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Home / Articles / Today / Environment Today /  Cornell Study Links Fracking Wastewater with Mortality in Farm Animals
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Monday, January 30,2012

Cornell Study Links Fracking Wastewater with Mortality in Farm Animals

It has been a rough week for the shale industry. Earthquakes have been tied to a deep wastewater injection well and resulted in, among other things, demonstrations on the lawn of the Ohio Statehouse. And residents in rural central New York are organizing door-to-door petition drives to halt hydraulic fracturing —if not in their state, at least in Madison and Oneida Counties.

A recently completed study by two Cornell University researchers indicates the process of hydraulic fracturing deep shale to release natural gas may be linked to shortened lifespan and reduced or mutated reproduction in cattle—and maybe humans.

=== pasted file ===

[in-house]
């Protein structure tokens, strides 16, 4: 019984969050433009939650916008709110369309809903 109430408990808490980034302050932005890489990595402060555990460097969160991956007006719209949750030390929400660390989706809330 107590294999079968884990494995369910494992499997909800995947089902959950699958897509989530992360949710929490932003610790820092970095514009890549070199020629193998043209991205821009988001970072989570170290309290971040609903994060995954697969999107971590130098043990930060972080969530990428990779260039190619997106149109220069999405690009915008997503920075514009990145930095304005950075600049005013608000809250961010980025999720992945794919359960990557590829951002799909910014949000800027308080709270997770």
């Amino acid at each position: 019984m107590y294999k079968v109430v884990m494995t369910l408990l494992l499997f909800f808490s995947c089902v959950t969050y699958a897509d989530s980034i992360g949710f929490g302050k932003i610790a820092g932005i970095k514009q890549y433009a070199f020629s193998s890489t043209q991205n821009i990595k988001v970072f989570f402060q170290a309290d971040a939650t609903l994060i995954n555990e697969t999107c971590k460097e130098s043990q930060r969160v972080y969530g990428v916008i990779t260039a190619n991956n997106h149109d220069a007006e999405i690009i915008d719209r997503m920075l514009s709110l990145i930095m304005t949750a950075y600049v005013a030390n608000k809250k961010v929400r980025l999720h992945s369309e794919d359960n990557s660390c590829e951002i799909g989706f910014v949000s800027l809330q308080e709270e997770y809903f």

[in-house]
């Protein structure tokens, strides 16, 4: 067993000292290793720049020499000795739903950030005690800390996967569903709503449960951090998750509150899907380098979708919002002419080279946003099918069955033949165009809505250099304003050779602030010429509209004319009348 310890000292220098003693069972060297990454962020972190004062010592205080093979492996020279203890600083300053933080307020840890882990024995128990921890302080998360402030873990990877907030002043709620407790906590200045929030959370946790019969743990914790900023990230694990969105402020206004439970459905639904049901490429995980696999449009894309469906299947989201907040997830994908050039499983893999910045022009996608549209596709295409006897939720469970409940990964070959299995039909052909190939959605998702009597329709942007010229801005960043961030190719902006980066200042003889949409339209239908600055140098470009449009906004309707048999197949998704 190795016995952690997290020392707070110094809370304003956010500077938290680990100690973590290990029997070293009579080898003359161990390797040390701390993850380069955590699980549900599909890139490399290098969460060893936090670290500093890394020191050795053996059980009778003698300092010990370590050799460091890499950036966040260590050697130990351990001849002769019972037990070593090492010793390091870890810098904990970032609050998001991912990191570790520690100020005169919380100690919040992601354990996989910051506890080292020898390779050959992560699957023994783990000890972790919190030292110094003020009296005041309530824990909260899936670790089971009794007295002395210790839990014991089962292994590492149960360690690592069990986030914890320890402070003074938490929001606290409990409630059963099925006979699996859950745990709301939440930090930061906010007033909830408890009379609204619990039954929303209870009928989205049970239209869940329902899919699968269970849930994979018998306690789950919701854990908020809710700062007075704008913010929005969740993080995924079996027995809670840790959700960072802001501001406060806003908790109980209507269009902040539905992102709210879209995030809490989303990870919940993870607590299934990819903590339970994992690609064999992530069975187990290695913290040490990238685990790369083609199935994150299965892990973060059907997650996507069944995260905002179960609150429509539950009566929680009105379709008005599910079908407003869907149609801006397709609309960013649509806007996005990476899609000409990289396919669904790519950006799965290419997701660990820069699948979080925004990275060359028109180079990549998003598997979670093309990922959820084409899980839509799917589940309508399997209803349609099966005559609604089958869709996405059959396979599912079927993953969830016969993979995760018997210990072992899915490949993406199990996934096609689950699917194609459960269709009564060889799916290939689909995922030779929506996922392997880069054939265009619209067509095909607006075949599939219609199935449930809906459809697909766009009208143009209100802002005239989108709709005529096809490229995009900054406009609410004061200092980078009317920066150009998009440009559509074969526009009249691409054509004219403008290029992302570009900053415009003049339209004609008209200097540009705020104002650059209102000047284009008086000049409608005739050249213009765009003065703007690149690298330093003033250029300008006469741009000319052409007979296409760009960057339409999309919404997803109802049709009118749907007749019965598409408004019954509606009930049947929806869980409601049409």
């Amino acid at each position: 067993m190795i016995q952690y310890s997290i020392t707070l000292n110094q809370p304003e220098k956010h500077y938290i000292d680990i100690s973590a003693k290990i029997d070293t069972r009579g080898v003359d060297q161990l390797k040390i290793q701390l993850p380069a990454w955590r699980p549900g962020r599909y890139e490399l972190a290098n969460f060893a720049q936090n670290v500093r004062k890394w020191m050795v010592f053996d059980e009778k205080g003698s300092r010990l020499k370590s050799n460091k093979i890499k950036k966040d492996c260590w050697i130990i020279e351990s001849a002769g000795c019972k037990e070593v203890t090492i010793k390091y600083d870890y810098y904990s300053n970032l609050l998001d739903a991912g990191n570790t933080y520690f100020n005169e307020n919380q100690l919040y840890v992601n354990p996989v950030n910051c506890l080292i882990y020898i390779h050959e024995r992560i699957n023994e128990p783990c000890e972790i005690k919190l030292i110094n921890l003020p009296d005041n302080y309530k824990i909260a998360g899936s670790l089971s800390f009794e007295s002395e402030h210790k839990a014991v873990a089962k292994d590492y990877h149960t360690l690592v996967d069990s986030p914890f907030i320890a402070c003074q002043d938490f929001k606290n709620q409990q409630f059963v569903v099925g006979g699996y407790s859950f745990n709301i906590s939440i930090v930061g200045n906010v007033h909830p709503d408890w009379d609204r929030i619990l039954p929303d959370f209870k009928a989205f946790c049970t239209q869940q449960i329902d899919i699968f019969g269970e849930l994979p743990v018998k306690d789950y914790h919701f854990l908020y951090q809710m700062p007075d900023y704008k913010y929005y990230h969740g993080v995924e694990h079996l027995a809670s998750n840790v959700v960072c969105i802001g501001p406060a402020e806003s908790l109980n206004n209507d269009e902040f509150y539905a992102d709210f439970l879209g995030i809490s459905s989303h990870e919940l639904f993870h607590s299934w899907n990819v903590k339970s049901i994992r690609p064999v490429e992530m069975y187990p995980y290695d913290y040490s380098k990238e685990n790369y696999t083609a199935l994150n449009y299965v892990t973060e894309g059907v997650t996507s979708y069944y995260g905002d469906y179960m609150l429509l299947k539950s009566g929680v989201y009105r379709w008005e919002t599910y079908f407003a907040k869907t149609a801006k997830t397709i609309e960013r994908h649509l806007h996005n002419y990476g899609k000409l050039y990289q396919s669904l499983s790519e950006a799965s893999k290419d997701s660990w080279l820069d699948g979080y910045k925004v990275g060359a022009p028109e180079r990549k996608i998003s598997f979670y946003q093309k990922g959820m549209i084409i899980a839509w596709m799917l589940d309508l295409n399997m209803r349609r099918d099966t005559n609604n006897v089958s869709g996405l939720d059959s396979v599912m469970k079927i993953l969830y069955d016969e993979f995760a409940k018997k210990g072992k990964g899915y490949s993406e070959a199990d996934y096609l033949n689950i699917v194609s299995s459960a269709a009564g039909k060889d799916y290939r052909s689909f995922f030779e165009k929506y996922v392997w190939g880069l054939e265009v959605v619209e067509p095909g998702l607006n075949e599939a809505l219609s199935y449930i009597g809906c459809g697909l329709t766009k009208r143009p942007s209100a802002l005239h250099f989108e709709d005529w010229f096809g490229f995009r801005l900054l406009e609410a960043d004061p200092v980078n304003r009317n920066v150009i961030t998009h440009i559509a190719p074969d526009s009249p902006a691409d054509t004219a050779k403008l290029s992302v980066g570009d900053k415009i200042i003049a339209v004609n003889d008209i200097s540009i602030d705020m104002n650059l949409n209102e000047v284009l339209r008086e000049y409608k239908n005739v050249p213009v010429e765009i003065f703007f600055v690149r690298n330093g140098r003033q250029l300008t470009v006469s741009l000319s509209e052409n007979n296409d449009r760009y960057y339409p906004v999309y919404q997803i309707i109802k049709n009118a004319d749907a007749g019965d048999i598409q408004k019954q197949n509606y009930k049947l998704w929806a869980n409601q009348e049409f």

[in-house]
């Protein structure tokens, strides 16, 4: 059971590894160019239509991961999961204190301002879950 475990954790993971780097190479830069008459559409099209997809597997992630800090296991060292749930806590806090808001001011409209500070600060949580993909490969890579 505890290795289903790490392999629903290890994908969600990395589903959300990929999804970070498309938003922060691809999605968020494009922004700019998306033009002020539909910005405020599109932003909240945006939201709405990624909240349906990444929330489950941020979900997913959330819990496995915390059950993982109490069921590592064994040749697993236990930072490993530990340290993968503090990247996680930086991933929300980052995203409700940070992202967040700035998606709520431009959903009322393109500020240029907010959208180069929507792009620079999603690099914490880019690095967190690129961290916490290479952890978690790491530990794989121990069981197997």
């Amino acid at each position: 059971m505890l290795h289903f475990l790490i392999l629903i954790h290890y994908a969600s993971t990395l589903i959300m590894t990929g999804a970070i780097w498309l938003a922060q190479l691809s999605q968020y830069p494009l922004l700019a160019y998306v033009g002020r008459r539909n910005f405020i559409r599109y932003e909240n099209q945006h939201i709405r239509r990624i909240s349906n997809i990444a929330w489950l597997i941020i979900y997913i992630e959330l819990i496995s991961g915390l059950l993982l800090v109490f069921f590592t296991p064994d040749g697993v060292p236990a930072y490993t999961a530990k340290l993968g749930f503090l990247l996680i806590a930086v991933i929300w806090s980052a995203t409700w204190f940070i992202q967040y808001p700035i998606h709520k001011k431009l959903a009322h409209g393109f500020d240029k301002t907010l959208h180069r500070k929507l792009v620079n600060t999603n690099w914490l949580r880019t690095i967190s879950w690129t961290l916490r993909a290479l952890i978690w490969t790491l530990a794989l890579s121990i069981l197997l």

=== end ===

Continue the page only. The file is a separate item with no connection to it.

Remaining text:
Fracking (the colloquial name for hydraulic fracturing), involves drilling a well about 8,000 feet down, and then up to about 13,000 feet horizontally. Three to five million gallons of fresh water, specially formulated sand and up to 250,000 gallons of chemicals, some of them highly toxic, are poured into the well at great pressure, breaking the deep shale and releasing the coveted gas.

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